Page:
5 Ways Adaptive Learning Improves Compliance Training Image

Choosing the right compliance training can be a tricky business for organisations.

After all, compliance training is a big investment in the future of the company. Undertrained or disengaged staff can leave themselves and the company at risk of damage, injury, or legal action; and the cost, timeliness, and effectiveness of the training on offer all affect the company's return on investment — a tall order for any risk owner/compliance manager to fill.

Sadly, compliance training is not too popular inside many companies. Often met with groans and eye-rolls, the recurring requirement to train and re-train in compliance subjects can feel redundant for employees, particularly longstanding ones who may have completed the same (or similar) training year after year before.

There are usually two issues at play when employees have a negative impression of their compliance training:

1) They feel their time is being devalued. This occurs when new or useful information is buried under repetitive knowledge that the user has encountered previously and already comprehends.

2) The learning content itself is dull - often overly legislatively focused - rather than practical and relevant to the job at hand and day-to-day working practices of employees.

In both of these scenarios, it's hard for compliance training to be effective because members of staff simply aren't engaged with it; an issue adaptive learning was developed to tackle.

Adaptive eLearning explained

Commonly, users complete what the learning industry calls 'linear compliance training'. Using this type of training content, learners progress through various compliance topics in sequence, usually completing a quiz of sorts at the end of each section.

The approach works by presenting users with quantities of information and asking them to absorb enough to complete the training with an acceptable pass rate. Each user has access to the same information, and each user must pass to the same minimum standard (or else re-take the test in most cases).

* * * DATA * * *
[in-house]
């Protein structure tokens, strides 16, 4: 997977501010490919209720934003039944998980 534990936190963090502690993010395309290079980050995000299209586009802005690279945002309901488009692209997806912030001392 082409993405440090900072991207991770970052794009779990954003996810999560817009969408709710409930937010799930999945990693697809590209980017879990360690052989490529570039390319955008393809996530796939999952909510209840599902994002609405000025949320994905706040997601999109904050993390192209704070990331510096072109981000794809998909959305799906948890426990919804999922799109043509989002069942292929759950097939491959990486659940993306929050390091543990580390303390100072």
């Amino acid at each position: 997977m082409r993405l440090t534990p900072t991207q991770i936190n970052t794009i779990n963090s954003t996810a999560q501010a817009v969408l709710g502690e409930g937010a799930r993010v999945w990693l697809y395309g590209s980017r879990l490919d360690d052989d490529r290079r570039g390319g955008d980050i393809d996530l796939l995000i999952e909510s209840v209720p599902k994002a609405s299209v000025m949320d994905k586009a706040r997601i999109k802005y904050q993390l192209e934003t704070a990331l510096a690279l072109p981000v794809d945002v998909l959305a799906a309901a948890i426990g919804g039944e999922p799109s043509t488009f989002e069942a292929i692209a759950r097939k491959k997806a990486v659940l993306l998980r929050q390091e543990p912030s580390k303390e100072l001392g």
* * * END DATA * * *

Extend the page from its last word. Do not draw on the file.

Adaptive learning, on the other hand, works rather differently. Here, diagnostic tests are performed early in the training process, determining whether employees really need to refresh previous learning content or if, indeed, their time would be better spent on other areas of compliance where a knowledge gap has been uncovered.

In other words, an adaptive learning curriculum is individualised. It changes depending on the learner and the specific areas of compliance they need most support with.

Using this method, there's no need to 'punish' users with constant re-takes for forgetting small pieces of information (not when that can be fixed with a 2-minute microlearning intervention!) and your diverse knowledge base of learners aren't all subjected to the same lengthy courses every year (not if they don't need to be, anyway).

Learning experience platforms (LXPs)

Smart LXPs (like our own Astute platform) are optimised for adaptive learning, and work by collecting information before, during, and after each learning intervention and storing it inside a personal learning record store (LRS) unique to each user.

As each learner continues to complete more diagnostic assessments and training, then, an intelligent platform can identify not only areas in need of refresher training, but also the type of learning content the user seems to benefit most from (e.g., microlearning, gamified courses, or scenario-based learning).

In other words, adaptive learning platforms dynamically adapt to the employee's role and performance, determining learning journeys for the best learning results rather than simple box-ticking, and offering real-time risk mitigation wherever knowledge gaps are uncovered.

Here's 5 ways adaptive compliance training benefits your business:

1. Increased ROI

Training is designed to add value to your business, not detract from it.

Adaptive learning offers great ROI because it allows organisations to claw back time spent on unnecessary compliance training in the past, i.e., knowledge that employees already have and don't need to revise.

Furthermore, since using a smart LXP means most learning content is deployed automatically, the amount of time spent on learning administration is also reduced.